The timeliness of the service allowed the client to monitor the oil storage facility and the ongoing attacks, as well as clean-up activities when control was regained. This example shows how Airbus’ OneSeries option of the One Tasking service allows frequent monitoring of critical areas on the ground, ensuring up-to-date information is provided to emergency response teams and decision-makers. It demonstrates the crucial position earth observation satellites have in providing up-to-date intelligence, especially when the situation on the ground is dangerous.
On 13 March 2017, Somali pirates hijacked the Aris 13 oil tanker along with its eight Sri-Lankan crew members, whilst transporting bunker oil from Djibouti to Mogadishu. Once on-board, the armed pirates cut off all the communication and positioning equipment including the Automatic Identification System (AIS) emitter, which regularly transmits the vessel’s identity, position and course. When the CSO Alliance (a maritime community countering maritime crime on a global scale) lost Aris 13’s AIS signal they needed immediate high-resolution imagery to identify the vessel’s location.
The high-resolution Pléiades sensor was charged, with the OneDay tasking option, to obtain high-priority satellite images within 24 hours.
SOLUTION & RESULTS
The high-resolution Pléiades sensor was charged, with the OneDay tasking option, to obtain high-priority satellite images within 24 hours. The first image was taken near the port of Alula, on the north coast of Puntland. The ship was expected there due to the European counter-piracy operation EU NAVFOR (Op Atalanta), which initially indicated that pirates had hijacked the vessel. However, it was not possible to identify Aris 13 in the image taken on the 15 March 2017. A new acquisition was tasked with OneDay to capture the north west of the Port of Abo, in which Aris 13 was visible the next day. The detailed image allowed clear identification of the tanker’s length, width, shape and technical characteristics, and the crane on the middle deck.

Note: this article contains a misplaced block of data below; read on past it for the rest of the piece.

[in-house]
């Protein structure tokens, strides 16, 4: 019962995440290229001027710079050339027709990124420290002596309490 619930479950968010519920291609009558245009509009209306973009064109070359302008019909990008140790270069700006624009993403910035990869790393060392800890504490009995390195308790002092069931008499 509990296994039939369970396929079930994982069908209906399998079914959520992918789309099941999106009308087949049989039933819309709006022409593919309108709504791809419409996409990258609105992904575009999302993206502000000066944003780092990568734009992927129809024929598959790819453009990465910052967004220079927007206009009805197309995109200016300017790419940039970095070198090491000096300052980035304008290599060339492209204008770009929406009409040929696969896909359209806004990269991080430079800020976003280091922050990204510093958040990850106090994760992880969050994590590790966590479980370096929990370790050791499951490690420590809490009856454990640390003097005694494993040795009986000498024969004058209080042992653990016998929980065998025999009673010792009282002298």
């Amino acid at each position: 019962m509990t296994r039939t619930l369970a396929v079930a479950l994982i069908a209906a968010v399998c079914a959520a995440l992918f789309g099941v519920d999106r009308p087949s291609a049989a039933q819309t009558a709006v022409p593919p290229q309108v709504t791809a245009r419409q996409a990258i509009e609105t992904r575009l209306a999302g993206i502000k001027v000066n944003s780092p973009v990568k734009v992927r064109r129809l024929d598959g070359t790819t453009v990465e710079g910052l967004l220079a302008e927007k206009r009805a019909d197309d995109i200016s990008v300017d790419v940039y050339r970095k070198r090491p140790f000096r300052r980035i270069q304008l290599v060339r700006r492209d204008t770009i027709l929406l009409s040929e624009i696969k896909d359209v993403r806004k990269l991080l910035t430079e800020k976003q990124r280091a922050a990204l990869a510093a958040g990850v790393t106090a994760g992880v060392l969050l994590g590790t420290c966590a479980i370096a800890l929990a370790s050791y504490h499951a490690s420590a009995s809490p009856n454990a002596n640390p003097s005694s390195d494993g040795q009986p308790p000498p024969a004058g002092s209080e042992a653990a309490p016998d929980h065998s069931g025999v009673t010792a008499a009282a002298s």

- Very simple and fast satellite tasking process and imagery delivery through the online GeoStore
- Satellite images saved time and cost, whilst providing timely visibility of the remote and dangerous area
- High-resolution imagery enabled clear remote identification
The same night that the images were delivered, the Puntland coastguards began negotiations with the pirates and the vessel was released.
In Nigeria – one of only three polio-endemic countries left in the world – 122 new polio cases were identified in 2012. Only prevention can help make a lasting difference. To achieve full eradication of this disease, an exhaustive vaccination programme needed to be implemented across the entire country within a very short timeframe. To reach every child, vaccination campaigns can benefit from using satellite imagery. Indeed, mapping all types of settlements using satellite imagery can help foster more efficient deployment of health professionals and ensure no village is missed.
That was the challenge undertaken by GIM, a Belgian company specialised in processing VHR imagery for urban applications, in partnership with eHealth Africa, an NGO that has their headquarters in Nigeria and works across West Africa. This mapping effort took place as part of the framework of the Global Polio Eradication Initiative, with active participation from the World Health Organisation and UNICEF together with the Nigerian local government authorities.